I had conversations with [screenwriter] David Kagjanich in which we wanted to encompass the power of German cinema and particularly the cinema of Rainer Werner Fassbinder from the 1970s. With my production designer we looked a lot at Fassbinder but also the great painter Balthus who was well known for dreamlike paintings and portraying young girls in eerie settings. The colour and palette of Balthus is very evocative. Dario and his DoP Luciano Tovoli worked on the primary colours in a definitive way and I didn’t want to go in exactly the same direction. We also thought about radical feminist art of the 1970s which looked a lot at violence on the female body.
Dario Argento was quizzed about the amount of violence towards women in his film. Were you concerned about that?
Well, the majority of the cast are women. My relationship with my performers is a mutual co-operation. I’m not there to puppet anyone. It’s a tango. I have no anxiety about portraying violence. We were creating together. The violence in the movie is not gratuitously acted on the female identity, it is a little more layered and complex than that I hope. I had brilliant partners in Amazon. They supported and shared the vision of this film. Being a studio movie, it’s a great example of how with the right people and perspective you can create a very bold studio film.
This must be Amazon’s most violent and experimental film production to date. It’s their first Original horror. Were they comfortable? The last 20 minutes, for example, is quite something…
Totally. We had great conversations about all the different shades of blood…
It is really refreshing to see an avant-garde studio movie [the film is also backed significantly by Kimberly Steward’s K Period Media]…There are a number of key diversions from the original film in terms of plot and characters. Did you have female empowerment or the #MeToo movement in mind?
We weren’t thinking about female empowerment in that way. We just did it as a matter of course. It’s problematic when something becomes a topic that you have to address. It’s more important to be in the right mind-set without having to think about it.
The production design is beautiful. I saw $10M quoted as a budget online but it was surely more than that?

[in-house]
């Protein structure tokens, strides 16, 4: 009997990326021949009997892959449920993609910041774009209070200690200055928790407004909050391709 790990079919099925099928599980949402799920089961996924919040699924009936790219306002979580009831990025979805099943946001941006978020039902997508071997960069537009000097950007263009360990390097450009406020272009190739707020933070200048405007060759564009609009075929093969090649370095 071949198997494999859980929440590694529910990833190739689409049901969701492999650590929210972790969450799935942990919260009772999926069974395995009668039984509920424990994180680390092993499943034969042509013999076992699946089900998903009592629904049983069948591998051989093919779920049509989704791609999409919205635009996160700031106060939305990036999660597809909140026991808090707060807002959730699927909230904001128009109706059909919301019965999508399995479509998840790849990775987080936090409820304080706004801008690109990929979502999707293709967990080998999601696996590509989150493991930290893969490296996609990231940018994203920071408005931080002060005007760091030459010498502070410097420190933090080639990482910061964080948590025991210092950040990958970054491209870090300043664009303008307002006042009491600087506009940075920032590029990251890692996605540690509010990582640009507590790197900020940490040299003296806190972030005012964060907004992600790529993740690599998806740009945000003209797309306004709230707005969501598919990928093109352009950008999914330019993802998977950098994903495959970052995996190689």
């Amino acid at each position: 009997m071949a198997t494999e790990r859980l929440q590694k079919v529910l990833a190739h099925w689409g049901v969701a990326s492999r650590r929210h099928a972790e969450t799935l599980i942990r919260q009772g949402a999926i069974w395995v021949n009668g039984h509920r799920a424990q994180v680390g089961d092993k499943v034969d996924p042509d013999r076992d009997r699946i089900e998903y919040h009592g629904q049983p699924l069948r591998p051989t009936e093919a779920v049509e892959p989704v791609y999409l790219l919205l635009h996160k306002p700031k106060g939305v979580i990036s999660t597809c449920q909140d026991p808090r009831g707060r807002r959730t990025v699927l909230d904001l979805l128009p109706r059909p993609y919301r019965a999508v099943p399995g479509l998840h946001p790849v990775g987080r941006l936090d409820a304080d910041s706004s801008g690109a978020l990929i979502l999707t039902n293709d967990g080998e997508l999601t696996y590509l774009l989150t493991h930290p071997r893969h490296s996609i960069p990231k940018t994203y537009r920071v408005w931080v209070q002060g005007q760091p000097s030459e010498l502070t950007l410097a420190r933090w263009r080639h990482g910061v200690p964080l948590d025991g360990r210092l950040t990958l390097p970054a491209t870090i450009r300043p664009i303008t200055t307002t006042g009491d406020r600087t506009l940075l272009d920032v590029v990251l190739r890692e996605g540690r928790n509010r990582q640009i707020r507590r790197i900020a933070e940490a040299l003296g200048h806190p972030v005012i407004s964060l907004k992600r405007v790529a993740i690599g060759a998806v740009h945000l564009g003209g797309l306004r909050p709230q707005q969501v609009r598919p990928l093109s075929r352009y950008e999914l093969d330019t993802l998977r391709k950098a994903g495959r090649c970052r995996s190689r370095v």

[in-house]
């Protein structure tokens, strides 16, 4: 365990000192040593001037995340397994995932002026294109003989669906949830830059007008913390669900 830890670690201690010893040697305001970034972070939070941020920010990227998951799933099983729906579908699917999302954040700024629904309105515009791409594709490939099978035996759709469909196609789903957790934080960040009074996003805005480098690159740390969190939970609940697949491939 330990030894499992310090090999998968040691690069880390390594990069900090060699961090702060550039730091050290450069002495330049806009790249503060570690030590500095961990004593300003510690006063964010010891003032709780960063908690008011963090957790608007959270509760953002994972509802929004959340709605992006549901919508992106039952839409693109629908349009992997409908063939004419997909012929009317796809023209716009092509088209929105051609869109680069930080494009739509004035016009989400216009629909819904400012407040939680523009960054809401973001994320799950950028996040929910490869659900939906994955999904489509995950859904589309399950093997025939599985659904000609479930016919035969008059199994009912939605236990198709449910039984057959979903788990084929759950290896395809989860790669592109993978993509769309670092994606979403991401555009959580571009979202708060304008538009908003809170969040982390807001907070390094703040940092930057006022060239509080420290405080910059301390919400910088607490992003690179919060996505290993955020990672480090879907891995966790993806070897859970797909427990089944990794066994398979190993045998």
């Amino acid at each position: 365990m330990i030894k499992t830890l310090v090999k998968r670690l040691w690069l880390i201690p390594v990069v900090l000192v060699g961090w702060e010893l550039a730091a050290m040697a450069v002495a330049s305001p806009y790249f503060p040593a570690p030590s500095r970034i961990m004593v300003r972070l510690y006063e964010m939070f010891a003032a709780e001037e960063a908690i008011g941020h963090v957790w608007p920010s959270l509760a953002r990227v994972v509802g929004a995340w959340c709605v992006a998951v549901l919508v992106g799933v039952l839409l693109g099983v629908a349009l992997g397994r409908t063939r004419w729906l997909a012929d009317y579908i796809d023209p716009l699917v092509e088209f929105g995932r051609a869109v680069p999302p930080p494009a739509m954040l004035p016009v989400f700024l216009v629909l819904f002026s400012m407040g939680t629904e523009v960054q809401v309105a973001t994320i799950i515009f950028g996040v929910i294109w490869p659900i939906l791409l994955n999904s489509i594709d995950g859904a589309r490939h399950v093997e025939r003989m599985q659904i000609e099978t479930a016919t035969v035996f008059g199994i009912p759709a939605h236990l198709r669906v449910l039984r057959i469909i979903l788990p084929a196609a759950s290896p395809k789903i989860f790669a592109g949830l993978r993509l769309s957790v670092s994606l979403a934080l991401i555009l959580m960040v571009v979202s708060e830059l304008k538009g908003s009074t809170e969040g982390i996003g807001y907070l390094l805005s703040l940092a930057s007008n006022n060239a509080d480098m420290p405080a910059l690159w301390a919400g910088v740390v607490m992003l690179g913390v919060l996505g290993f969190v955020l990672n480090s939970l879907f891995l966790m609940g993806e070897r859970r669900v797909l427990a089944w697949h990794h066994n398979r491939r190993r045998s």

It was $20m.
The story around Lutz Ebersdorf, the 82-year-old male lead, is pretty surreal. He has never been in a movie before. How did his casting come about?
We wanted to have a fresh face. Someone who was born on screen with this movie. We wanted someone who could embody the tragedy of the 20th Century somehow. His character wants to try to survive but also claw back what he has lost.
Was he dubbed? He has an ‘other worldly quality’…
No. [Guadagnino has dismissed speculation that the mysterious Ebersdorf is in fact Swinton under many prosthetics].
This is Radiohead frontman Thom York’s first film score. He has said was very nervous about tackling it. The original by Italian band Goblin is very cult. What were you both trying to achieve with the music? I was particularly taken by a song that plays over the final credits…
Thom, myself and my editor Walter Fasano spoke at length about a score that sounded in line with the sound of the times, 1970s Europe. Thom really enjoyed working with electronic music and contemporary classical sounds, two different musical worlds. All the songs from Thom are originals for the movie.
Have you shown the movie to Dario Argento?
Dario saw the movie. He is one of our associate producers. I had a very good call with him about it. But it’s up to him to say what he thought about it.
The original had sequels. There have been hints about a potential triptych. Could you make a sequel to this film?
At the beginning we were going to title the movie Suspiria: Part One but we didn’t want to give the impression of something that couldn’t stand alone. Truthfully, I’d be interested to explore the origin of Madame Blanc and Helena Marcus and also the future of Suzy Bannion in the world. So maybe. We’ll have to see how the movie goes.
Have you spoken to Tilda about that possibility?
I plot adventures with Tilda on a daily basis. This could be one. We have to see how audiences react.
There is a moment worth waiting for after the end credits. What was the message behind that final shot?
The character is looking forward towards something. I think it would be interesting to know what that is…
On occasion in the past, Italian media on the Lido have gone after English-language films made by successful Italian filmmakers. Do you have any concern about their reaction?
I’m old enough and experienced enough that this time I’ll go and try to have fun and not worry. I’m very serene.
Do you understand that type of reaction?
You should ask them…
What’s next? You’re also working on a Call Me By Your Name sequel, right?
A long holiday. I’m scribbling things for it, yes. But I need to have a rest now.